Food for Thought
Self-Pity and Self-Compassion
Self-pity is a phrase that evokes shame in most women. We are never supposed to feel sorry for ourselves, regardless of how difficult or sad, our situation may be. Self-pity connotes a failure of character, the judgment that somehow, we should be able to maintain a positive attitude and a sense of gratitude and grace through even the most painful circumstances of our lives. But is that expectation realistic? Or even human?
We all experience self-pity when we are going through very painful life situations and circumstances. The difference between individual women is not whether we experience self-pity but how long we remain in that state of feeling powerless, hopeless, and sorry for ourselves. The difference is whether we have the tools to bring ourselves into a more balanced, less hopeless emotional state and begin to move forward. The movement we seek is from self-pity to self-compassion.
Self-compassion allows us to experience empathy toward ourselves without falling into a powerless, victim role. Self-compassion is a gentle, kind, non-judgmental state of consciousness in which we acknowledge to ourselves the difficulty of our situation and the genuine pain we are experiencing, but without judgment or shame. We also gently and persistently urge ourselves to move out of the fear that our pain is permanent and we will never feel better. We encourage ourselves to begin the process of acceptance and re-forming our lives and identities to adapt and work with our circumstances from a place of inner resilience and empowerment. Guiding ourselves out of self-pity and toward self-compassion inevitably improves the quality of our lives.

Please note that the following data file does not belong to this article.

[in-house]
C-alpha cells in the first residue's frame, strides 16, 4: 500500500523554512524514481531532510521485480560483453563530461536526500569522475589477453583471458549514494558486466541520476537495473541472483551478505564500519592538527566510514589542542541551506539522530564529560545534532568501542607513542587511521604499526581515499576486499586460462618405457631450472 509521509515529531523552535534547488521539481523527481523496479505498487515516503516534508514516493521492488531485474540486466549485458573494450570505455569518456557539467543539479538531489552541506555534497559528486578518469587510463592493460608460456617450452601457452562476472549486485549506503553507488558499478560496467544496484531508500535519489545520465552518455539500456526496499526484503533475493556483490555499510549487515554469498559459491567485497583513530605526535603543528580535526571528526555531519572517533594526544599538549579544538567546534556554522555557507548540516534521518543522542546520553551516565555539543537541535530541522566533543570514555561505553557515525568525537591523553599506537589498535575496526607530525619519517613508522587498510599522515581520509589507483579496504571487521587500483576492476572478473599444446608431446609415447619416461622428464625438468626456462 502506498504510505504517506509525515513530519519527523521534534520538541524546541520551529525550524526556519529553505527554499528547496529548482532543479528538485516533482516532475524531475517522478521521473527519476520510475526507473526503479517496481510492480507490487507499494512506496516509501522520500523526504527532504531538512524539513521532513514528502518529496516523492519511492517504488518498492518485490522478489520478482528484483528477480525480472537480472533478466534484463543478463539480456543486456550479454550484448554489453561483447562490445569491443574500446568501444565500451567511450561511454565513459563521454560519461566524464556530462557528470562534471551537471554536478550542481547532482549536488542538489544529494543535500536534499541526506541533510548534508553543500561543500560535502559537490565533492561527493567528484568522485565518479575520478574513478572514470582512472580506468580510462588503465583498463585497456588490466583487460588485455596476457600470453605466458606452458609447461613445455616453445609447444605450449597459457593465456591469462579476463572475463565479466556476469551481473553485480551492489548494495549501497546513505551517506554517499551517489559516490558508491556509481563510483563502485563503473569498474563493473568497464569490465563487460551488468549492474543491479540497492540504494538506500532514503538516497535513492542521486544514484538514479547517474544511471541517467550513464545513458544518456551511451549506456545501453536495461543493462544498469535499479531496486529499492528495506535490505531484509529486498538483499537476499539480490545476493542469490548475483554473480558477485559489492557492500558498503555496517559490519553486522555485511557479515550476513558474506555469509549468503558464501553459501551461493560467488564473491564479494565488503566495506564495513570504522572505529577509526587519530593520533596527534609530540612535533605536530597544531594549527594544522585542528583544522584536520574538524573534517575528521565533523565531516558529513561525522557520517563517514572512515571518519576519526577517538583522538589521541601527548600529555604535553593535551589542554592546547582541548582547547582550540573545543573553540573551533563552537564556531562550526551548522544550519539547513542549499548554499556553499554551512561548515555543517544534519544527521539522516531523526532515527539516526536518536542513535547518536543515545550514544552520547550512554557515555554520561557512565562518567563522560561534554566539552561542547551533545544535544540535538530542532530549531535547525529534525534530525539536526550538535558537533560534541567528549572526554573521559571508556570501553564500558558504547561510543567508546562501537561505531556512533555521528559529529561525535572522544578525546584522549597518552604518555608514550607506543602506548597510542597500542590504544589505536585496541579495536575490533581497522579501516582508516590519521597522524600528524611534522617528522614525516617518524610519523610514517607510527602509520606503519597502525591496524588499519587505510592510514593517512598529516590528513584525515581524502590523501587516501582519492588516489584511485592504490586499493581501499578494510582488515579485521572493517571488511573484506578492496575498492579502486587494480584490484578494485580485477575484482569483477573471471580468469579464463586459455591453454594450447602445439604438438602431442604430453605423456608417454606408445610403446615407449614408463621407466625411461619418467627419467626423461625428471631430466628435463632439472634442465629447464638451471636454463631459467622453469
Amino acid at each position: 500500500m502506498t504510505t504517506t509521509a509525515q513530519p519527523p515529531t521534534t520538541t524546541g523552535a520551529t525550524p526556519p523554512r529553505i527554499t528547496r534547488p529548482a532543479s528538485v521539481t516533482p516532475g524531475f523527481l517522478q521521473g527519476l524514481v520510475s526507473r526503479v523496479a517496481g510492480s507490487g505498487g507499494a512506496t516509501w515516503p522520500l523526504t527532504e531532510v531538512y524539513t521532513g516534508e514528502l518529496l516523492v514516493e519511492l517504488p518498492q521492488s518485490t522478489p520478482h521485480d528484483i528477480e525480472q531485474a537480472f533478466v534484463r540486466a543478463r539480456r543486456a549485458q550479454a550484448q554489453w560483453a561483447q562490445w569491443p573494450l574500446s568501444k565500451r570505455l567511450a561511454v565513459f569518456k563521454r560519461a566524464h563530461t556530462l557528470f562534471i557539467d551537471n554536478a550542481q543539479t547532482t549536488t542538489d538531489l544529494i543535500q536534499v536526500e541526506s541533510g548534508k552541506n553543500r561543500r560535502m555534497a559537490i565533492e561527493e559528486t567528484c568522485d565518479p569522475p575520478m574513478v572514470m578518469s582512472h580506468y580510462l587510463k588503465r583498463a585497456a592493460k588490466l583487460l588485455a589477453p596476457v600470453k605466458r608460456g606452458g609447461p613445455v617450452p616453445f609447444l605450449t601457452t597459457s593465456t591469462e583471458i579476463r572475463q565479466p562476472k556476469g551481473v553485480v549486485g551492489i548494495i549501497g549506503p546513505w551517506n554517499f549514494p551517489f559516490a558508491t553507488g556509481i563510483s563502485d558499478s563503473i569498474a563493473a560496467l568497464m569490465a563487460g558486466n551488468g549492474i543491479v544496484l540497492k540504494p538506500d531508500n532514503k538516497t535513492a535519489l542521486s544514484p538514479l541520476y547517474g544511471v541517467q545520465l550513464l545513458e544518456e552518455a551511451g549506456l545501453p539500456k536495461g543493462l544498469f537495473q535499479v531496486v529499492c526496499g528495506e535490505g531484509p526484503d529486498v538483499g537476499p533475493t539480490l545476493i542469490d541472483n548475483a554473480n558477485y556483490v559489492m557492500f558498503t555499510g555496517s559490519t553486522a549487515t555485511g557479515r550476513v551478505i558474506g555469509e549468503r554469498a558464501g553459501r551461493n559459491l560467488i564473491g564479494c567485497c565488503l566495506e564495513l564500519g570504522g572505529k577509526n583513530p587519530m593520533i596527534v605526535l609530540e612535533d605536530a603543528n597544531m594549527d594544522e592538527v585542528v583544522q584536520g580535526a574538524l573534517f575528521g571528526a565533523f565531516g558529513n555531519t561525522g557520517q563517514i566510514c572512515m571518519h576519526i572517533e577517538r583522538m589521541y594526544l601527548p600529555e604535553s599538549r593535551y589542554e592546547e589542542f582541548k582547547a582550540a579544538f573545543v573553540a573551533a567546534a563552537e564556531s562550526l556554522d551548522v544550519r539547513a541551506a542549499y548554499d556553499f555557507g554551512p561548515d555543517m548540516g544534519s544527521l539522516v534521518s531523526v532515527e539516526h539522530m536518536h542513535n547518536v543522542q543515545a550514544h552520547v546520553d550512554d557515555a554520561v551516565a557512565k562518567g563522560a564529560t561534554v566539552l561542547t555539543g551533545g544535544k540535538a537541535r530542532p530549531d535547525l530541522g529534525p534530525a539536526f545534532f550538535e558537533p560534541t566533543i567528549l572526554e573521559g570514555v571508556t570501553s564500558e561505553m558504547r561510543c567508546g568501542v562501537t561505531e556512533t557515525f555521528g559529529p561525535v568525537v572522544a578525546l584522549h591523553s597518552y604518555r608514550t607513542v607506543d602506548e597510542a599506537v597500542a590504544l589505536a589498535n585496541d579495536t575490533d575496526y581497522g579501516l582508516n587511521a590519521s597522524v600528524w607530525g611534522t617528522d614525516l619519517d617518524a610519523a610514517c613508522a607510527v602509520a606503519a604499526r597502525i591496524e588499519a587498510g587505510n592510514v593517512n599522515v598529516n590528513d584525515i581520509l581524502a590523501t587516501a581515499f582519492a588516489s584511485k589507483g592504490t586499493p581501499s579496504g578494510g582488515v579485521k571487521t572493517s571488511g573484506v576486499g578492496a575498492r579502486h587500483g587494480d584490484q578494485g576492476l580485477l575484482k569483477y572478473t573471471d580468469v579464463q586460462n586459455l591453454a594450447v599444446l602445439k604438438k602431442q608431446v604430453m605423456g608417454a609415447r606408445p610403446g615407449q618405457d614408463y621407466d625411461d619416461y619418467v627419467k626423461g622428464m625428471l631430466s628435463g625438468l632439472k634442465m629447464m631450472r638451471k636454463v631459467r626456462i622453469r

Questions to Consider:
1) Do you find yourself sometimes responding to difficult and painful circumstances in your life with self-pity? How often do you respond with self-compassion?
2) What is your experience of self-pity? How does it feel when you are in this state?
3) Are you able to move out of feelings of self-pity and the associated feelings of shame and disappointment, or do have trouble moving through and out of this painful emotional state?
4) Share an experience in which you moved out of self-pity and into self-compassion.
5) What tools have you found that help you transition from feeling sorry for yourself towards more adaptive and resilient ways of responding?
All rights reserved © 2020 Beth Firestein, Ph.D. Wise Women Group